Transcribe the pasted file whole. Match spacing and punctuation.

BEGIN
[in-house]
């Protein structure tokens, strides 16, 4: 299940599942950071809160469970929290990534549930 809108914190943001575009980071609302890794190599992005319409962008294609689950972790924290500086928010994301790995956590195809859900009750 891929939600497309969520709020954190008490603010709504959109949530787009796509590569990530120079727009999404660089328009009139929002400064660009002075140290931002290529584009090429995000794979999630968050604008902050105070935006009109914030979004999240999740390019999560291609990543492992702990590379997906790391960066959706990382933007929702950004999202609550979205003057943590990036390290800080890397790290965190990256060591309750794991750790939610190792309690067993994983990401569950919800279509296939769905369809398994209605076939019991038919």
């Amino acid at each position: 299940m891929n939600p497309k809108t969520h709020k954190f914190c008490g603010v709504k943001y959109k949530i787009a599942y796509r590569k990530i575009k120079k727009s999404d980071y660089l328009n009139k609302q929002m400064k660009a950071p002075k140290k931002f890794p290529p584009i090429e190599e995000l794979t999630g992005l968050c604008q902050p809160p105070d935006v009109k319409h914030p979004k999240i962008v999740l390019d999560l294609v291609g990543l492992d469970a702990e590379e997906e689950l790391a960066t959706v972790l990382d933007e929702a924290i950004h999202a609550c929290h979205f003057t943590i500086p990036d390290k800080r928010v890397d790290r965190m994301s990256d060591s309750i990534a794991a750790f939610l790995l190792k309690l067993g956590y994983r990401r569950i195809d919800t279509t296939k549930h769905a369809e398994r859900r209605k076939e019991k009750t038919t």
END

[in-house]
């Protein structure tokens, strides 16, 4: 299940599942950071809160469970929290990534549930 809108914190943001575009980071609302890794190599992005319409962008294609689950972790924290500086928010994301790995956590195809859900009750 891929939600497309969520709020954190008490603010709504959109949530787009796509590569990530120079727009999404660089328009009139929002400064660009002075140290931002290529584009090429995000794979999630968050604008902050105070935006009109914030979004999240999740390019999560291609990543492992702990590379997906790391960066959706990382933007929702950004999202609550979205003057943590990036390290800080890397790290965190990256060591309750794991750790939610190792309690067993994983990401569950919800279509296939769905369809398994209605076939019991038919």
């Amino acid at each position: 299940m891929n939600p497309k809108t969520h709020k954190f914190c008490g603010v709504k943001y959109k949530i787009a599942y796509r590569k990530i575009k120079k727009s999404d980071y660089l328009n009139k609302q929002m400064k660009a950071p002075k140290k931002f890794p290529p584009i090429e190599e995000l794979t999630g992005l968050c604008q902050p809160p105070d935006v009109k319409h914030p979004k999240i962008v999740l390019d999560l294609v291609g990543l492992d469970a702990e590379e997906e689950l790391a960066t959706v972790l990382d933007e929702a924290i950004h999202a609550c929290h979205f003057t943590i500086p990036d390290k800080r928010v890397d790290r965190m994301s990256d060591s309750i990534a794991a750790f939610l790995l190792k309690l067993g956590y994983r990401r569950i195809d919800t279509t296939k549930h769905a369809e398994r859900r209605k076939e019991k009750t038919t």